Until recently, Canadian mutual fund companies were excluded from participating in securities lending, putting them at a disadvantage relative to their counterparts in the United States. That changed on May 2, 2001.
“These new rules help put Canadian mutual funds on a more level footing with US funds,” said James Slater, senior vice president, capital markets, CIBC Mellon. “The Talvest opportunity represents what many expect to be a growing trend as mutual fund companies enter the lending market because it is low risk and can provide incremental income and boost portfolio returns.”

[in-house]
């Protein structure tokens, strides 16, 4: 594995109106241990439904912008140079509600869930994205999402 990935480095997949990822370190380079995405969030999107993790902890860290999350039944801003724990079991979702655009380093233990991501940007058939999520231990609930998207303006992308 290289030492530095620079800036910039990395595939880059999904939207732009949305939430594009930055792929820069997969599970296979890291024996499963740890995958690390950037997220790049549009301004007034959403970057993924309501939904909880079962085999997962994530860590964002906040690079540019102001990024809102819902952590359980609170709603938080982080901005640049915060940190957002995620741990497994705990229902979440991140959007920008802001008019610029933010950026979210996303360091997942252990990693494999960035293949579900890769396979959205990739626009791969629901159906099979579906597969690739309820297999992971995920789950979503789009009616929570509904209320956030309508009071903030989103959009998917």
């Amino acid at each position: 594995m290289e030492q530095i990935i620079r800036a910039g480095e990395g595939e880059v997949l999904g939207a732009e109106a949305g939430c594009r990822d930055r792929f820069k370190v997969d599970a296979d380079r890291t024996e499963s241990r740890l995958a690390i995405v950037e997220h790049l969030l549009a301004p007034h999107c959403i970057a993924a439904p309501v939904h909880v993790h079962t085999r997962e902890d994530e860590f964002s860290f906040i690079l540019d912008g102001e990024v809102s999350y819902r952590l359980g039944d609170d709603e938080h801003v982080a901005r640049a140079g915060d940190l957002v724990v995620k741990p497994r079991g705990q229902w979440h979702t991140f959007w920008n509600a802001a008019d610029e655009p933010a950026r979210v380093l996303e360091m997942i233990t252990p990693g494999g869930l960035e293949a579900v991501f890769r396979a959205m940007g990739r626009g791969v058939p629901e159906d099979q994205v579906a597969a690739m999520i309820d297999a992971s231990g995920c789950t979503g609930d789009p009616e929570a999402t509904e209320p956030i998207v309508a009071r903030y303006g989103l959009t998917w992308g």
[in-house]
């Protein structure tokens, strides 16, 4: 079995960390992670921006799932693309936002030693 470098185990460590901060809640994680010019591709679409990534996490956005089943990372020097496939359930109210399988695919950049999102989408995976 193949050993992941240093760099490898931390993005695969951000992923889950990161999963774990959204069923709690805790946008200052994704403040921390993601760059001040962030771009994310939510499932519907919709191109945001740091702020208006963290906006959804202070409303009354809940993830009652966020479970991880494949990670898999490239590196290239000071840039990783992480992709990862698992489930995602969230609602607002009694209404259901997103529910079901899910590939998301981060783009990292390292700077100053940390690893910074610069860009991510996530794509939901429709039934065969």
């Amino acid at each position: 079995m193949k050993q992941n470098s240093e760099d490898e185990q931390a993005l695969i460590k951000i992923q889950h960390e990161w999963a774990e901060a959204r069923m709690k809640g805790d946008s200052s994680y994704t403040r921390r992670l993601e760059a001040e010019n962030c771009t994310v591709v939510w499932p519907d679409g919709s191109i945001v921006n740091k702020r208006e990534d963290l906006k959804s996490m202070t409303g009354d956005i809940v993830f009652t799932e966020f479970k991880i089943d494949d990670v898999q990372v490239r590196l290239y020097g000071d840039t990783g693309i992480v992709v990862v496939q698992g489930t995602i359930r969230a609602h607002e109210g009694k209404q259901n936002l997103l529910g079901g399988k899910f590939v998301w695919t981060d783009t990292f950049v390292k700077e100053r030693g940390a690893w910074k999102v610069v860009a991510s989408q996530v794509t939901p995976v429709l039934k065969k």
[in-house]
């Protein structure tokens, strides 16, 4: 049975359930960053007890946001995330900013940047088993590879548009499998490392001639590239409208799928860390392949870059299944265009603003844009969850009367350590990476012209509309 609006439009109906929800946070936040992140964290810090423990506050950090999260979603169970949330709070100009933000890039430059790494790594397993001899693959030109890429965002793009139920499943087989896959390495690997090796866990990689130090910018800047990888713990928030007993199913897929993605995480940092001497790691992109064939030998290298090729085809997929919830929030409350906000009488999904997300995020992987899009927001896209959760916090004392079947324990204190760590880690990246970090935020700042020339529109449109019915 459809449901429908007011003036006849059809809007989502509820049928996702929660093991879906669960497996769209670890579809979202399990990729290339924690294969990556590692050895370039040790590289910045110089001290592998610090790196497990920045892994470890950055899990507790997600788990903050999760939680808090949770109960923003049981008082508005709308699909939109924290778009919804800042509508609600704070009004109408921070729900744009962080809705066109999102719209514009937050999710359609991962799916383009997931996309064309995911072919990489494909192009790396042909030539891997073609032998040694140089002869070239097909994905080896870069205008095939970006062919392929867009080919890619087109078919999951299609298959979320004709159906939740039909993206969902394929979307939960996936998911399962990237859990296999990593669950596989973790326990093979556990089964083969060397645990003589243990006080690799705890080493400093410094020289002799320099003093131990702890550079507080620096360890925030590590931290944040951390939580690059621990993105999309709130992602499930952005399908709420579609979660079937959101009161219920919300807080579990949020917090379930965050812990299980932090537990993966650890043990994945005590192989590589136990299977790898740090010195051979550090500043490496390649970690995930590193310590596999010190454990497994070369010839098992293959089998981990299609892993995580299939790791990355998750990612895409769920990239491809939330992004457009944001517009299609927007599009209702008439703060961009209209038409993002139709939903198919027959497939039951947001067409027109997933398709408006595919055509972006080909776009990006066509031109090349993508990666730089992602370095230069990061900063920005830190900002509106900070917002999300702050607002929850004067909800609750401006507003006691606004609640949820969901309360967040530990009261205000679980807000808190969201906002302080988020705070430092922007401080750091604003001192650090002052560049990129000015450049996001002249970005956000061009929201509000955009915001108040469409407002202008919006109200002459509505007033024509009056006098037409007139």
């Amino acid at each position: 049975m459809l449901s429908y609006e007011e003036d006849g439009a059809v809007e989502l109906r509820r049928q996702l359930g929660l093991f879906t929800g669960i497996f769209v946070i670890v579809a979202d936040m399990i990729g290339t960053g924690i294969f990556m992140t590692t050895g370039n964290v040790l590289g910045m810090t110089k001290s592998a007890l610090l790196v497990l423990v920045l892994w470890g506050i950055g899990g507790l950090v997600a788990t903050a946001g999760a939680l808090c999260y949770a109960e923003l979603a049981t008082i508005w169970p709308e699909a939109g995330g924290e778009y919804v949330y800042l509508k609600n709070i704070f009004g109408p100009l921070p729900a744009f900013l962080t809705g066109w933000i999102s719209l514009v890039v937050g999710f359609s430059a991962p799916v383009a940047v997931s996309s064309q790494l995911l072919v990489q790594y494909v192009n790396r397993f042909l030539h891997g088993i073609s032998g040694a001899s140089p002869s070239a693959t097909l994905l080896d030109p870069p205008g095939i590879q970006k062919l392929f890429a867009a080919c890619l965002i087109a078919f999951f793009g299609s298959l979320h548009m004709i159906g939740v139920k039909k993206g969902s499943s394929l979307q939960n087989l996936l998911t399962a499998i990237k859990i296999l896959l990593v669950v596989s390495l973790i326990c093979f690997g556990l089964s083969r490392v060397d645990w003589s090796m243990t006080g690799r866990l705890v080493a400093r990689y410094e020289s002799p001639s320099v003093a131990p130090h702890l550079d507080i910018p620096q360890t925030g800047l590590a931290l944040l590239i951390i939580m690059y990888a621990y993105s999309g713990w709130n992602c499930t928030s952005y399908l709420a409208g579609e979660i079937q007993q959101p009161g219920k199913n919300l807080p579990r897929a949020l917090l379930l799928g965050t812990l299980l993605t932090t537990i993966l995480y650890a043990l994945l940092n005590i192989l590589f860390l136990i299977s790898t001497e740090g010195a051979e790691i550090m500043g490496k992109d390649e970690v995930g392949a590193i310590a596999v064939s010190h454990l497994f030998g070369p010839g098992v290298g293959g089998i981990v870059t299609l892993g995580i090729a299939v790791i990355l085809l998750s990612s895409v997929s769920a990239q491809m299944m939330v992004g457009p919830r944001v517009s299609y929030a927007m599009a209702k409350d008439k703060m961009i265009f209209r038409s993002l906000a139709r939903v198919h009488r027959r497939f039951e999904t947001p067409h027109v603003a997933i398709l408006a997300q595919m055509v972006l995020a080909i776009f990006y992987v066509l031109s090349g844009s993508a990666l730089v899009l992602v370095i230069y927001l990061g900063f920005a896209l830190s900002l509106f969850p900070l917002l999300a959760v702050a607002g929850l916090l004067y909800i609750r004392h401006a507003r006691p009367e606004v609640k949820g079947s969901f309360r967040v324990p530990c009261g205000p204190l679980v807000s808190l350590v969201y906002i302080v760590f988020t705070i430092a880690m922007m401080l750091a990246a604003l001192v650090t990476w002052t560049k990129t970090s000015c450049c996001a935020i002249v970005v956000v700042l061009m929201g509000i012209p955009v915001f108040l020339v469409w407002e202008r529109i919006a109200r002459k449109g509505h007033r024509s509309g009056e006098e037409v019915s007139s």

Securities lending involves the temporary loan of a security to an acceptable borrower against acceptable collateral for a negotiated fee.
CIBC Mellon is a 50-50 joint venture between Canadian Imperial Bank of Commerce and Pittsburgh-based Mellon Financial Corporation and has approximately $500 billion in assets under management.